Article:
Wednesday, March 10, 2010

Regulation of Energy comment

Still having problems commenting on posts from are my thoughts about knowing it all:

But Kyle, they make it so easy to just check boxes and achieve Platinum certification! Why would you even bother to learn why any of those thinks work?
Think about the idiot light in the car you drive everyday. Do you need to know what the little oil can light means? Or do they just put an all encompassing check-engine light on the dash board now? Regardless, when the light comes on, we now have only the choice to either take it to the dealer or to another “specialist” to get fixed. They are the experts...

So what does that say about the significance we put on design? Are architects supposed to be the experts? The public need not know, they are protected from themselves by experts.

If the energy consumption in a building is too high, the architect is responsible, by code.
Does the Toyota chassis designer know the specifics underlying internal combustion engines and the computers running them? Or does he only understand the size and torque of the engine?
I think he works on part of a team, no? The team is working together to produce a highly sophisticated machine (ok, maybe not a Toyota).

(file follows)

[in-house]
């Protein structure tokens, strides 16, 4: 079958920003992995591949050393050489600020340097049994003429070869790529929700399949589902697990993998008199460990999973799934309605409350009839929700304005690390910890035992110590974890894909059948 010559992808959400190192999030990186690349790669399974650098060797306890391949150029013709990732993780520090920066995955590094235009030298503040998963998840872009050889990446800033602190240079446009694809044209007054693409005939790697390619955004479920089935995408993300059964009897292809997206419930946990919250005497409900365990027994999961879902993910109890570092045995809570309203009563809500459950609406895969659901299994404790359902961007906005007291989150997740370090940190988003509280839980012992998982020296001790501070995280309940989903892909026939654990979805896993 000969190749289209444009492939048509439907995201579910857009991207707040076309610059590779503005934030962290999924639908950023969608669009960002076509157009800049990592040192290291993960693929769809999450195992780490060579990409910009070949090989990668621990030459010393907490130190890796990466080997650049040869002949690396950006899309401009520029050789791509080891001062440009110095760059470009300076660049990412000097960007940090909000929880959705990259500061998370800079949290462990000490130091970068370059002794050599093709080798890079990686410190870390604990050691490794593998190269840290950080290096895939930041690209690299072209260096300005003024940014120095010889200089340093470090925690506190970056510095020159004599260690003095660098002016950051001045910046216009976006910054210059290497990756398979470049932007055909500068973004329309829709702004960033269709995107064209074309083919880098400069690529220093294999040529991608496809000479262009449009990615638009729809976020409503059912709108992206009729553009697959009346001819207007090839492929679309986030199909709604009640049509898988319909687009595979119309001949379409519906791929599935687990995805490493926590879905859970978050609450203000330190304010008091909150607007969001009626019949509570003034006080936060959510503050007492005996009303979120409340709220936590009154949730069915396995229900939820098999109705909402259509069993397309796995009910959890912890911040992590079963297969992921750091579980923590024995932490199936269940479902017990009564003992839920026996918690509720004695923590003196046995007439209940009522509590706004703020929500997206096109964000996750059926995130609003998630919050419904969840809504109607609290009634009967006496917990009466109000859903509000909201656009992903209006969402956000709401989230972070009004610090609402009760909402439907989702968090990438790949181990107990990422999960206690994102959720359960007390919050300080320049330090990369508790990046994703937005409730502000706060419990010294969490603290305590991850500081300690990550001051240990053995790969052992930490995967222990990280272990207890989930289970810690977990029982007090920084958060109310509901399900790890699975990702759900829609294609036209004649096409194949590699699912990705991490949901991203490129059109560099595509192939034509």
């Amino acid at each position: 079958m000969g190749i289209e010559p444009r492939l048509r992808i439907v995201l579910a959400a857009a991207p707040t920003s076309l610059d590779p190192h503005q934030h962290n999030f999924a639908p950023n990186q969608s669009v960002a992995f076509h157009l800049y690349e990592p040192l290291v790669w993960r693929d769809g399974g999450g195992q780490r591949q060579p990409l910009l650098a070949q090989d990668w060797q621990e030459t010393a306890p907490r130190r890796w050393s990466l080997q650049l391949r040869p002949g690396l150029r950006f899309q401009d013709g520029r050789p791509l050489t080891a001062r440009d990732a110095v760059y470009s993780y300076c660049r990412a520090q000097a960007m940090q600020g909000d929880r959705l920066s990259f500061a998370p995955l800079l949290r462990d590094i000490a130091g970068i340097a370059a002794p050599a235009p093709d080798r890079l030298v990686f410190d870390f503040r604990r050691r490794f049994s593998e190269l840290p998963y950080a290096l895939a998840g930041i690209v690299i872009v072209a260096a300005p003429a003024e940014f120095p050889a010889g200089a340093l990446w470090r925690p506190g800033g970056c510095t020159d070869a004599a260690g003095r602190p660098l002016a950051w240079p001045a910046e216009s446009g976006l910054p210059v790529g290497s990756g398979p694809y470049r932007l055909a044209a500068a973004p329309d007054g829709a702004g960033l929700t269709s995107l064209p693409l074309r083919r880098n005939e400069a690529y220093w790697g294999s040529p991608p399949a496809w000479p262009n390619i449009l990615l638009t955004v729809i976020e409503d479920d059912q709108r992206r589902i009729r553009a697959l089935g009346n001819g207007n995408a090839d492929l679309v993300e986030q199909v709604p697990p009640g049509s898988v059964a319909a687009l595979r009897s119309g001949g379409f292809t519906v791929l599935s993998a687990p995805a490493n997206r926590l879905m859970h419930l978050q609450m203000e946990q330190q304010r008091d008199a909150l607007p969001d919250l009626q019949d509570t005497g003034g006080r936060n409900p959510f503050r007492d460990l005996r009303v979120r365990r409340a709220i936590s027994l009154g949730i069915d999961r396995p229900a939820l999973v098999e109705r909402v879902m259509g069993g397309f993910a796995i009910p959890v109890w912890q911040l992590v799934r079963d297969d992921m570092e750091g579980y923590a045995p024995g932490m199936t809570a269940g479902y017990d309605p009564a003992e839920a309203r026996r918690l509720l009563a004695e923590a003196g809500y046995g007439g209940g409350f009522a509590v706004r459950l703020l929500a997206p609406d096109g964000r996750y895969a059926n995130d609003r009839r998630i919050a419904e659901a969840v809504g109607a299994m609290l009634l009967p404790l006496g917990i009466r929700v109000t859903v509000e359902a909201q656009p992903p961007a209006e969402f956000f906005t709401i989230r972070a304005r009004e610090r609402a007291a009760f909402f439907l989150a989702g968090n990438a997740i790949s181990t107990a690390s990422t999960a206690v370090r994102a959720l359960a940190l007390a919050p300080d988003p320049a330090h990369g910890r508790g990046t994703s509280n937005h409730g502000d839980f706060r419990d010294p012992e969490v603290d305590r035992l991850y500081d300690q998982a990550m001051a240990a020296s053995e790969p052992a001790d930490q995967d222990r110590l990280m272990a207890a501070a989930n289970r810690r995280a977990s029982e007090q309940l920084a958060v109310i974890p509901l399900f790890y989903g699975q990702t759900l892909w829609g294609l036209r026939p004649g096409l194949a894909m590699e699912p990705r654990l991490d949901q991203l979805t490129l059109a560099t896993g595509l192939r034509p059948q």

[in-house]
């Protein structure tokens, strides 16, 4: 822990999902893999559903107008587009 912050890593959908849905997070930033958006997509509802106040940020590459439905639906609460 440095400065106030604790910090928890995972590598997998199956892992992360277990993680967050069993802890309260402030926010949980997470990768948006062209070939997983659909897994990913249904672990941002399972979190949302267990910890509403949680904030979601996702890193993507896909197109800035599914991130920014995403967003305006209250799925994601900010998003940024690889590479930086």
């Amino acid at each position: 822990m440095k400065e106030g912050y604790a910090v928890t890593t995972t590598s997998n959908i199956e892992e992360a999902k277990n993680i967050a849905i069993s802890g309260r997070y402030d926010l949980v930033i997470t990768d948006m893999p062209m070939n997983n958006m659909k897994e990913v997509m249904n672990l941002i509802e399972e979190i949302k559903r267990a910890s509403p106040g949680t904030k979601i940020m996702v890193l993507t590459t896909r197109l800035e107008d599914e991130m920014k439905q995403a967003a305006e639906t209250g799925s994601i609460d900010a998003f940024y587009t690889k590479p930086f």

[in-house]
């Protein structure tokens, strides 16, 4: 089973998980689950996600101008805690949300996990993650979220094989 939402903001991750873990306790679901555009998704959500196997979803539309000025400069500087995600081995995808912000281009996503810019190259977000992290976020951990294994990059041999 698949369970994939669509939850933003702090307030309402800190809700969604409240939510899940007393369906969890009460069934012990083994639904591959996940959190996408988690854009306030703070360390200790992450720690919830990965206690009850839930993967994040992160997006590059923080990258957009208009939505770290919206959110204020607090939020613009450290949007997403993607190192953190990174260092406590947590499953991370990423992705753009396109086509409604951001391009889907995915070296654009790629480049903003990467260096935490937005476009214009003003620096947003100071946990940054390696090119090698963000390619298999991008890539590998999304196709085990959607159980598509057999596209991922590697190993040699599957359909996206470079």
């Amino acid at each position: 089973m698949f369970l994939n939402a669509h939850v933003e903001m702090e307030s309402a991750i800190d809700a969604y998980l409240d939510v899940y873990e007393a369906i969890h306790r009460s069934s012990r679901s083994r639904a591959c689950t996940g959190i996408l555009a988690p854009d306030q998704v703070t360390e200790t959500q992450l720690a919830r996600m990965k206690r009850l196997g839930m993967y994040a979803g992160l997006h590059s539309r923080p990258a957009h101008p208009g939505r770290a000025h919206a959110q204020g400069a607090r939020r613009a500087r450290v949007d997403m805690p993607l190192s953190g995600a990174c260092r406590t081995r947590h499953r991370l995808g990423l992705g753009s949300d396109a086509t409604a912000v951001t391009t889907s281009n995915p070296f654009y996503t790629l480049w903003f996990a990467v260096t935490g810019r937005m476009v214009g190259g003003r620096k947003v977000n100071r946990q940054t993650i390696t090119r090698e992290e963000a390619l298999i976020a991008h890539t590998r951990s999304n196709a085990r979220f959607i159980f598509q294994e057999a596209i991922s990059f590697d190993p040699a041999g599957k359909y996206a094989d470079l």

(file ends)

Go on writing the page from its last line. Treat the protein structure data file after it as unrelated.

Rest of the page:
Does the establishment of codes make the Toyota chassis designer, if he were an architect, responsible for cars speeding out of control on the interstate? I think general knowledge is a good think, in fact, the quest for knowledge is probably my curse, but it is difficult to know it all. As an analogy, I think it is better to hire a plumber when you need a plumber, hire an engineer when you need an engineer and a designer when you need something designed. However, I still need to know if the plumber can do his job well....


  1. Everybody is conveniently ignoring the fact that the occupant of the building is responsible for so much of the building's energy use. Consumption is engrained into our economy and our way life, why do we think that LEED is going to change that mindset? Until we change the mindset of our culture (good luck), a government mandate isn't going to help anything. You can put a light on the gas guage but that doesn't stop everybody from running out of gas.
    Having taken the LEED exam I know firsthand that it is a test on your ability to navigate the certification process, nothing else. In any case, I think the LEED fad is out of the range of this studio and probably our education. A good designer (with a minumum complement of morals) should be able to design a building which is fire safe and should be able to reduce energy and resource consumption to the extent of his/her ability and the clients' willingness.

  2. Schneider, you mentioned that "if one is truly concerned about the underlying tenants of ecological design, [...], then LEED is just a starting point.
    So, then if we are truly passionate about our ecological design, and do everything possible to make it environmentally sound, wouldn't it then be a functional building that works well?

    If you are you are passionate professional and not just preaching environmental jargon, you would have no room for meaningful design.... other than its efficiency, in a scientific nature.

  3. opps, pasted that in the wrong spot. Look below for Schneider's comment.


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